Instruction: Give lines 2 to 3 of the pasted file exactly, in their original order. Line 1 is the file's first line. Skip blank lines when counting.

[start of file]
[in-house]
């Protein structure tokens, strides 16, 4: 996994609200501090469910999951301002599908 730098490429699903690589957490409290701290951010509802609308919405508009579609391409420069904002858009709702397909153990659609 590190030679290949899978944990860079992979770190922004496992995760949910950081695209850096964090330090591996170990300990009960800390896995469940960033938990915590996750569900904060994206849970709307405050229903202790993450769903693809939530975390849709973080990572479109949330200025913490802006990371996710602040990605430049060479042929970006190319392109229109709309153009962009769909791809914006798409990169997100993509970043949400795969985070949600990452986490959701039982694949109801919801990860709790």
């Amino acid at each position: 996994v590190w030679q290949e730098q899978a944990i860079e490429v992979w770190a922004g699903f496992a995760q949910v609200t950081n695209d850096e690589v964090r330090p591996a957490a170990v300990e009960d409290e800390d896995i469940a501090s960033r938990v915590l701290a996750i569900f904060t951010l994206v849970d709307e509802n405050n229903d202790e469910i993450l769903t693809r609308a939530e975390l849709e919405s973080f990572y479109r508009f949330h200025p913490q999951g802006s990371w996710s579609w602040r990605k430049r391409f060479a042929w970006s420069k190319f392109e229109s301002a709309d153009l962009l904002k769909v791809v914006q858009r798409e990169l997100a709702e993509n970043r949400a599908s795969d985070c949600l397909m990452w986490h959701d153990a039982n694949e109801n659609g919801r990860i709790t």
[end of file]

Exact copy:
């Protein structure tokens, strides 16, 4: 996994609200501090469910999951301002599908 730098490429699903690589957490409290701290951010509802609308919405508009579609391409420069904002858009709702397909153990659609 590190030679290949899978944990860079992979770190922004496992995760949910950081695209850096964090330090591996170990300990009960800390896995469940960033938990915590996750569900904060994206849970709307405050229903202790993450769903693809939530975390849709973080990572479109949330200025913490802006990371996710602040990605430049060479042929970006190319392109229109709309153009962009769909791809914006798409990169997100993509970043949400795969985070949600990452986490959701039982694949109801919801990860709790």
């Amino acid at each position: 996994v590190w030679q290949e730098q899978a944990i860079e490429v992979w770190a922004g699903f496992a995760q949910v609200t950081n695209d850096e690589v964090r330090p591996a957490a170990v300990e009960d409290e800390d896995i469940a501090s960033r938990v915590l701290a996750i569900f904060t951010l994206v849970d709307e509802n405050n229903d202790e469910i993450l769903t693809r609308a939530e975390l849709e919405s973080f990572y479109r508009f949330h200025p913490q999951g802006s990371w996710s579609w602040r990605k430049r391409f060479a042929w970006s420069k190319f392109e229109s301002a709309d153009l962009l904002k769909v791809v914006q858009r798409e990169l997100a709702e993509n970043r949400a599908s795969d985070c949600l397909m990452w986490h959701d153990a039982n694949e109801n659609g919801r990860i709790t």